Glasgow & West Scotland

Craig Whyte arrest warrant issued

Craig Whyte Image copyright PA
Image caption Craig Whyte bought Rangers for £1 from Sir David Murray

An arrest warrant has been issued for former Rangers owner Craig Whyte following an investigation into the club's sale in 2011.

Four other men detained during raids in England earlier have now been arrested.

David Grier, Paul Clark and David Whitehouse worked for Duff and Phelps, who were Rangers' administrators.

Gary Withey worked for law firm Collier Bristow, which represented Craig Whyte before he bought Rangers from Sir David Murray for £1 in 2011.

The four men were held during early morning raids at addresses across the UK in an operation that involved officers from Police Scotland, Surrey Police, Cheshire Police and Thames Valley Police.

Police Scotland have been investigating the sale of Rangers from Sir David Murray to Craig Whyte for more than a year.

'Ongoing investigation'

On Friday evening, a spokesman for Police Scotland said: "Following an operation on Friday 14 November, four men have been arrested and are presently detained in police custody in connection with the ongoing investigation into the alleged fraudulent acquisition of Rangers FC in 2011."

The men - two of them aged 50 and the others 49 and 53 - are expected to appear at Glasgow Sheriff Court on Monday.

Image copyright SNS

Earlier, Duff and Phelps spokesman Marty Dauer said the firm was aware that three employees in the UK had been "detained for questioning in connection with work performed for Rangers Football Club".

He said this work "was commenced while these employees were part of MCR Partners, prior to its acquisition by Duff & Phelps in October of 2011".

He added: "Duff & Phelps has performed an internal investigation and commissioned an independent investigation of the related matters.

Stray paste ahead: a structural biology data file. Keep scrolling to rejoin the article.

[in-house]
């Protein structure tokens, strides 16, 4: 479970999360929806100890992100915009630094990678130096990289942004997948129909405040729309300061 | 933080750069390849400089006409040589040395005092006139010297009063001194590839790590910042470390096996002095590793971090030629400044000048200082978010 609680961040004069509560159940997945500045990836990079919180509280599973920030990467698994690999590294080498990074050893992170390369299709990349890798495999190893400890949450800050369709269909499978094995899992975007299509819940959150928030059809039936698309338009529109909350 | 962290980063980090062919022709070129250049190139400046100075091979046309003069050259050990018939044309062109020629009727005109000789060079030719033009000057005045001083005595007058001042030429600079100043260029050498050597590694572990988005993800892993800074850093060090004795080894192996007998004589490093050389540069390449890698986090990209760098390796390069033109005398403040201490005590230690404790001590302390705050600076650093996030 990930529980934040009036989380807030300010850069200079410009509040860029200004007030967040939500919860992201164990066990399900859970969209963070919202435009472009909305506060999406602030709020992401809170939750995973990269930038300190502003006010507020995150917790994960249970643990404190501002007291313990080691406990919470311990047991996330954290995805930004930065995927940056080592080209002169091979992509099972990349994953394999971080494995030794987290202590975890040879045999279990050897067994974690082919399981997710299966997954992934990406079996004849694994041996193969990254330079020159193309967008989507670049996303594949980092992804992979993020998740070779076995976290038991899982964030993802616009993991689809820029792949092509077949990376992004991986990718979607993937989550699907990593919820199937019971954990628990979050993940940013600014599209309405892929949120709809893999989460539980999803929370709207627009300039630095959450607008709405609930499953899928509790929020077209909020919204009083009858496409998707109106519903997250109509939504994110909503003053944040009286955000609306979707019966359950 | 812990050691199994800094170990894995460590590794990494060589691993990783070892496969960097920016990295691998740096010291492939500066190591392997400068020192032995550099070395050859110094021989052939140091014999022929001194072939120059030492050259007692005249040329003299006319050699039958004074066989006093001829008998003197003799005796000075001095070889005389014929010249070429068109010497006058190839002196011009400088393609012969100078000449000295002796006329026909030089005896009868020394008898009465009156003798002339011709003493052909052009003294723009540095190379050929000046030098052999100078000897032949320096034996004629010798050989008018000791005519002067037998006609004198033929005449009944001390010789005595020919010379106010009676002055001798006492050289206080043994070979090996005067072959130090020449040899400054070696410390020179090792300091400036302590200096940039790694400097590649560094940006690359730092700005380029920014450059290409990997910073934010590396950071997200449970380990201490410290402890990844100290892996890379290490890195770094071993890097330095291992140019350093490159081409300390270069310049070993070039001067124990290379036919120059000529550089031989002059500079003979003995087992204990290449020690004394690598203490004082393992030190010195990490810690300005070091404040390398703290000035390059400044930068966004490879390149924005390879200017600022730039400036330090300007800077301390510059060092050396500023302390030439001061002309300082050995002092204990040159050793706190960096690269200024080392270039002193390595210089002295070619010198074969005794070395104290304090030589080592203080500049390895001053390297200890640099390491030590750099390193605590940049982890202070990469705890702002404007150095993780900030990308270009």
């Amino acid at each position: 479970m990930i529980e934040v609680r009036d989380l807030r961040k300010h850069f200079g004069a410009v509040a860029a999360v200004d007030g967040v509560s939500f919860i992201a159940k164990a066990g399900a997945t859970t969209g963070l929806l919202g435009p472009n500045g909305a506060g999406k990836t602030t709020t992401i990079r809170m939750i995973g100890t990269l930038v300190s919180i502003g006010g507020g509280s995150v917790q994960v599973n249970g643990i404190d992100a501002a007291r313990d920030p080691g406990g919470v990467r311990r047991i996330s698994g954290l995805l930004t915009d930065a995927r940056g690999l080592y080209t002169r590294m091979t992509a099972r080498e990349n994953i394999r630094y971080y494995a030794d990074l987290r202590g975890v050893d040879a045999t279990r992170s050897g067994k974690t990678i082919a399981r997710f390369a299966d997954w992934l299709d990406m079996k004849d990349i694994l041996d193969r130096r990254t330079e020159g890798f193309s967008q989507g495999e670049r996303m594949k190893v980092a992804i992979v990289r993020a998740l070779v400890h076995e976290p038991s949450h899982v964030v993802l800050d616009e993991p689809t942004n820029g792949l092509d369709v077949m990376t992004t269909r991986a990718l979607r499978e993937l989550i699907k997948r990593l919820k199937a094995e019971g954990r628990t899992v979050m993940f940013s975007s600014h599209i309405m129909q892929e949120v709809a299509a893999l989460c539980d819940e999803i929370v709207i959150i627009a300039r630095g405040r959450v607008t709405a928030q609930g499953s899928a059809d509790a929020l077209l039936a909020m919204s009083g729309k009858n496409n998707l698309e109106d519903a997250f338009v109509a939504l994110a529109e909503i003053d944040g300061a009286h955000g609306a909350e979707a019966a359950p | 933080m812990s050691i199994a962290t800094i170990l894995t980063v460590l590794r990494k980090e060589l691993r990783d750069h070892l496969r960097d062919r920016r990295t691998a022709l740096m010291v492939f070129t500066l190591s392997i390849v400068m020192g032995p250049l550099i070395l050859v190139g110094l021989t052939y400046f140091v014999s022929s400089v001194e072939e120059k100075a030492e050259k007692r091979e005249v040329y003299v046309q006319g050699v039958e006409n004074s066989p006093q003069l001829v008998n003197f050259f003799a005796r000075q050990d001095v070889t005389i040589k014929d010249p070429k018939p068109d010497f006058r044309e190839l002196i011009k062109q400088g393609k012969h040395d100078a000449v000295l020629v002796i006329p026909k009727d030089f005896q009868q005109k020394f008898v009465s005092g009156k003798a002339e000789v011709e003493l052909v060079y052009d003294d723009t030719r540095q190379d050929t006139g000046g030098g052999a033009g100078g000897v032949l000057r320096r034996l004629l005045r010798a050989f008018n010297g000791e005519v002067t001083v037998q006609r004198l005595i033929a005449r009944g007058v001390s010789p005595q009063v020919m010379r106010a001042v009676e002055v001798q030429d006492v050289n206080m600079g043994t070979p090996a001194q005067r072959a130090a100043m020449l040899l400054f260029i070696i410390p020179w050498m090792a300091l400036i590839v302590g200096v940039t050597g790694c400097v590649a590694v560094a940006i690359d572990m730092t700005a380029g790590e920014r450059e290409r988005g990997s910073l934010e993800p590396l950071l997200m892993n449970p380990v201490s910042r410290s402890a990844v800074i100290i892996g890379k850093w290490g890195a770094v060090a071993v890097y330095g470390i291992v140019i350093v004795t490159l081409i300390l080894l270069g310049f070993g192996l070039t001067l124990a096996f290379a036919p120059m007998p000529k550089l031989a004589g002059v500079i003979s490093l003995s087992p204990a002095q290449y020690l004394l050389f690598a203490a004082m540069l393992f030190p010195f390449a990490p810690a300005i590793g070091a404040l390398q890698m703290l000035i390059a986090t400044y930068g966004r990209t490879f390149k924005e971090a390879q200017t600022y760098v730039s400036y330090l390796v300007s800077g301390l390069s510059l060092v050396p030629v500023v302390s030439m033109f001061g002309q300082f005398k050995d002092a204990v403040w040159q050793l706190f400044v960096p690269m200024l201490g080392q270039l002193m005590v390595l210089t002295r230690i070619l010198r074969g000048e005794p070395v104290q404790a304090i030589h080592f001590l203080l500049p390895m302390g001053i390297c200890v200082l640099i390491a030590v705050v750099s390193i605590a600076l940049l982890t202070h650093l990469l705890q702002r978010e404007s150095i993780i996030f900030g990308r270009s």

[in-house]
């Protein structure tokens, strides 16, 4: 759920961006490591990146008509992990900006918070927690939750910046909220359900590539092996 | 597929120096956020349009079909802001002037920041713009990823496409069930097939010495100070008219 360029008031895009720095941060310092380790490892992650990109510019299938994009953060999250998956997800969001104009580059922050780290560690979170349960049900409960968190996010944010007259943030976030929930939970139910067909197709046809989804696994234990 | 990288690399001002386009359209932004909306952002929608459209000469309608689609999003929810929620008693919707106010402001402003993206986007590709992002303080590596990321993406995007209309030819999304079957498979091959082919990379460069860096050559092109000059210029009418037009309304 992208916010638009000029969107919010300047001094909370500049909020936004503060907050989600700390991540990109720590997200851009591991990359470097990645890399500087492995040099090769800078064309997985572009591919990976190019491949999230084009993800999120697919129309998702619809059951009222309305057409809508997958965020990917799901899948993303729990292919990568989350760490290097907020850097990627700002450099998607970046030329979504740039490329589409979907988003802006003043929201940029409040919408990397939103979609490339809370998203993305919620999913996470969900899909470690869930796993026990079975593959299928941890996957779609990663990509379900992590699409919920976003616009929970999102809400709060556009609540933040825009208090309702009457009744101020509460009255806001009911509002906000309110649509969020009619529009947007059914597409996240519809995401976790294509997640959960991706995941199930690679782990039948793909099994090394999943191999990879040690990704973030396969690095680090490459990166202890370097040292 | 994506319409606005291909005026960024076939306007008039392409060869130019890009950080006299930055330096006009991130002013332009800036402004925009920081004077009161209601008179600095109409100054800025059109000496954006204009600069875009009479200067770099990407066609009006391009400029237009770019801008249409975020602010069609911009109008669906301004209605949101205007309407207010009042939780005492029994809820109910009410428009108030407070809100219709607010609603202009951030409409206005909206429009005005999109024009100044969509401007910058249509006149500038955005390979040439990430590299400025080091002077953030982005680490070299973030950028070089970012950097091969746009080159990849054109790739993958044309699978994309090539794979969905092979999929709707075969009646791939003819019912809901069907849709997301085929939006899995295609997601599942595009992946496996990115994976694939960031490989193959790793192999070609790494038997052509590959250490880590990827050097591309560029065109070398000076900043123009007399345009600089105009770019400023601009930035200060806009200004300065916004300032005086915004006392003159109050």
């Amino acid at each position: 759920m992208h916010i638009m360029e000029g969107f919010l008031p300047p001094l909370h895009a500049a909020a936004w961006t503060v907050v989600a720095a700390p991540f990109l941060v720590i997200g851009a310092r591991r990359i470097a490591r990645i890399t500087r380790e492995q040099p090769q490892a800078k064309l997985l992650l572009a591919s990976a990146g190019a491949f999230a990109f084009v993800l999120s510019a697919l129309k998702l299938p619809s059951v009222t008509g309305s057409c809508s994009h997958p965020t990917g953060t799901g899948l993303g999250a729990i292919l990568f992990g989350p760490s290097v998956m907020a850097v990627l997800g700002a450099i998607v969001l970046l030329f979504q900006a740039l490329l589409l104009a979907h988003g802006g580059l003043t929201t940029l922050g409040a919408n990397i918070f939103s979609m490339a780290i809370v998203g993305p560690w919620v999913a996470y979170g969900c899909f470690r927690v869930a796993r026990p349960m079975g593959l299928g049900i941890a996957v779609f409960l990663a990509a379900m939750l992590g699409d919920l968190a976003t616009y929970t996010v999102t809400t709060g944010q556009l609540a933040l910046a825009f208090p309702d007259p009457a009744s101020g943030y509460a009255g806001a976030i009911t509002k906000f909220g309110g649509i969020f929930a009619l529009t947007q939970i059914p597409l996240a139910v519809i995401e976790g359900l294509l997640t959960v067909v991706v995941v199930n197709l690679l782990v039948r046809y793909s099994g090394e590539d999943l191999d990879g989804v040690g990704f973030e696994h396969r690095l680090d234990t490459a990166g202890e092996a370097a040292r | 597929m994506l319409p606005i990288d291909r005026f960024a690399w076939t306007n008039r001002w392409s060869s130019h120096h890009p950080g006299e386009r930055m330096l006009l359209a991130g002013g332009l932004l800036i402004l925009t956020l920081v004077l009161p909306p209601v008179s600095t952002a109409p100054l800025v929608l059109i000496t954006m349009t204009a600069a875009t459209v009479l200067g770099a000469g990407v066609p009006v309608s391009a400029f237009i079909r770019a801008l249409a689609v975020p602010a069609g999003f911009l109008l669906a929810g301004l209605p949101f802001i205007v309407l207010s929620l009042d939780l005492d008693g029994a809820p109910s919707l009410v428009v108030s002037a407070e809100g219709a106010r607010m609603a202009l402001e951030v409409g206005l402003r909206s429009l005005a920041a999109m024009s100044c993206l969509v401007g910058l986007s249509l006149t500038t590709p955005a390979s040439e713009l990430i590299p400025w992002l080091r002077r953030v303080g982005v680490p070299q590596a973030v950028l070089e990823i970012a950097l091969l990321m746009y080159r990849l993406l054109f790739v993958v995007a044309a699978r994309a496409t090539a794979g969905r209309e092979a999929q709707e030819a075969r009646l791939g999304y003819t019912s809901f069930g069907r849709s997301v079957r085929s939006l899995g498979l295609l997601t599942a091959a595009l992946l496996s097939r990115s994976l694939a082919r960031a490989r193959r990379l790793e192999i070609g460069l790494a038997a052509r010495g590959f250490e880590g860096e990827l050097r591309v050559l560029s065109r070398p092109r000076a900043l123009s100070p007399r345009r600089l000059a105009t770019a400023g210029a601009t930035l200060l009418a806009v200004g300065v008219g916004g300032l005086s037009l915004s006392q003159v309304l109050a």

"As a result, we believe that our work for Rangers was conscientious, thorough and properly performed in every respect.

"Duff and Phelps has actively co-operated with all relevant investigating authorities throughout this process."

No wrongdoing

Mr Dauer said a subsequent review by the Insolvency Practitioners Association in 2013 had "cleared the firm of any wrongdoing or conflict of interest" over its involvement with Rangers.

Rangers manager Ally McCoist said: "Obviously I can't or wouldn't comment on a current police matter, but I would have to say I'm shocked.

"Obviously I can't pre-judge what is going to happen.

"Our concern has always been for the staff and supporters. What's happened to us in the last two-and-a-half, three years has been very tough, particularly on the staff and supporters.

"We just want to continue with our attempts to get the club back to where we feel we belong."

The developments are the latest twist in a three-year saga involving Rangers.

Mr Whyte bought Rangers from Sir David Murray for £1 in May 2011 and gave an undertaking to settle its £18m Lloyds Bank debt.

It later emerged he paid the debt by selling three years of season tickets to finance firm Ticketus for £25m.

Rangers entered administration on 14 February 2012, while under Mr Whyte's control, over non-payment of tax totalling about £14m.

Mr Clark and Mr Whitehouse from Duff and Phelps were appointed as joint administrators.

HMRC subsequently rejected a creditors agreement which would have allowed Rangers to exit administration.

That resulted in Charles Green's consortium taking control and Rangers being accepted to play in the Scottish Third Division.

The administration and subsequent liquidation of Rangers resulted in Mr Whyte's deal with Ticketus being declared void. The finance firm successfully sued him for £18m over the failed deal.

Mr Whyte was later banned from being a company director for the maximum period of 15 years after a judge heard his conduct in dealing with Rangers was "shocking and reprehensible".

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